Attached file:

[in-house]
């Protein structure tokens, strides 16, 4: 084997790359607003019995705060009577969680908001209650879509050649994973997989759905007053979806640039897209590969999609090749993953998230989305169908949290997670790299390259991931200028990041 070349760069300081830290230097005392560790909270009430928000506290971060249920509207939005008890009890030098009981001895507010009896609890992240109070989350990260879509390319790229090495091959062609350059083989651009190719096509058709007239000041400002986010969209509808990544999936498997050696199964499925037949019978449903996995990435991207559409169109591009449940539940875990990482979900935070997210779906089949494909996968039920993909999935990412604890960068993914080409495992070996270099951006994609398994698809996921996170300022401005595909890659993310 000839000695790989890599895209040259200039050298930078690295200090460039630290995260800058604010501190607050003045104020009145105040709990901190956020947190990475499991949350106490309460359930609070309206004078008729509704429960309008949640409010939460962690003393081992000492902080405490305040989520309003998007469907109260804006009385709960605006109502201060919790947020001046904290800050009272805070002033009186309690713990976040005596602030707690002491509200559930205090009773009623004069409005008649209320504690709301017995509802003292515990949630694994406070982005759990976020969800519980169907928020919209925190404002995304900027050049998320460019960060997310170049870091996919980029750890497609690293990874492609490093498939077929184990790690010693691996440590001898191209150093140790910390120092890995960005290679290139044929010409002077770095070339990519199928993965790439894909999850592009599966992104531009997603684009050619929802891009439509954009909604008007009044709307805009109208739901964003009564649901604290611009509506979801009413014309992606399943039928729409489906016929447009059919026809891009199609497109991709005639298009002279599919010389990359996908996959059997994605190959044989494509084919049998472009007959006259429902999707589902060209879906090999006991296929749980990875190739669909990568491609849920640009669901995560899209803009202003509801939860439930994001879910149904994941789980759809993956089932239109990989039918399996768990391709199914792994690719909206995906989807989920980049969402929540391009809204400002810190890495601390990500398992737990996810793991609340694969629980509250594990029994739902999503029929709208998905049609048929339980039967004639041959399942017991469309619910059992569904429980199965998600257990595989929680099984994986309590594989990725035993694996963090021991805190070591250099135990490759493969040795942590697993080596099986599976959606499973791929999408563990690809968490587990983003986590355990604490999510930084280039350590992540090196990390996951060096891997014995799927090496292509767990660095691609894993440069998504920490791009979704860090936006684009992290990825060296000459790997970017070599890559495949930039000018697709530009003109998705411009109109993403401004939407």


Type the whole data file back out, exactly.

[in-house]
């Protein structure tokens, strides 16, 4: 084997790359607003019995705060009577969680908001209650879509050649994973997989759905007053979806640039897209590969999609090749993953998230989305169908949290997670790299390259991931200028990041 070349760069300081830290230097005392560790909270009430928000506290971060249920509207939005008890009890030098009981001895507010009896609890992240109070989350990260879509390319790229090495091959062609350059083989651009190719096509058709007239000041400002986010969209509808990544999936498997050696199964499925037949019978449903996995990435991207559409169109591009449940539940875990990482979900935070997210779906089949494909996968039920993909999935990412604890960068993914080409495992070996270099951006994609398994698809996921996170300022401005595909890659993310 000839000695790989890599895209040259200039050298930078690295200090460039630290995260800058604010501190607050003045104020009145105040709990901190956020947190990475499991949350106490309460359930609070309206004078008729509704429960309008949640409010939460962690003393081992000492902080405490305040989520309003998007469907109260804006009385709960605006109502201060919790947020001046904290800050009272805070002033009186309690713990976040005596602030707690002491509200559930205090009773009623004069409005008649209320504690709301017995509802003292515990949630694994406070982005759990976020969800519980169907928020919209925190404002995304900027050049998320460019960060997310170049870091996919980029750890497609690293990874492609490093498939077929184990790690010693691996440590001898191209150093140790910390120092890995960005290679290139044929010409002077770095070339990519199928993965790439894909999850592009599966992104531009997603684009050619929802891009439509954009909604008007009044709307805009109208739901964003009564649901604290611009509506979801009413014309992606399943039928729409489906016929447009059919026809891009199609497109991709005639298009002279599919010389990359996908996959059997994605190959044989494509084919049998472009007959006259429902999707589902060209879906090999006991296929749980990875190739669909990568491609849920640009669901995560899209803009202003509801939860439930994001879910149904994941789980759809993956089932239109990989039918399996768990391709199914792994690719909206995906989807989920980049969402929540391009809204400002810190890495601390990500398992737990996810793991609340694969629980509250594990029994739902999503029929709208998905049609048929339980039967004639041959399942017991469309619910059992569904429980199965998600257990595989929680099984994986309590594989990725035993694996963090021991805190070591250099135990490759493969040795942590697993080596099986599976959606499973791929999408563990690809968490587990983003986590355990604490999510930084280039350590992540090196990390996951060096891997014995799927090496292509767990660095691609894993440069998504920490791009979704860090936006684009992290990825060296000459790997970017070599890559495949930039000018697709530009003109998705411009109109993403401004939407």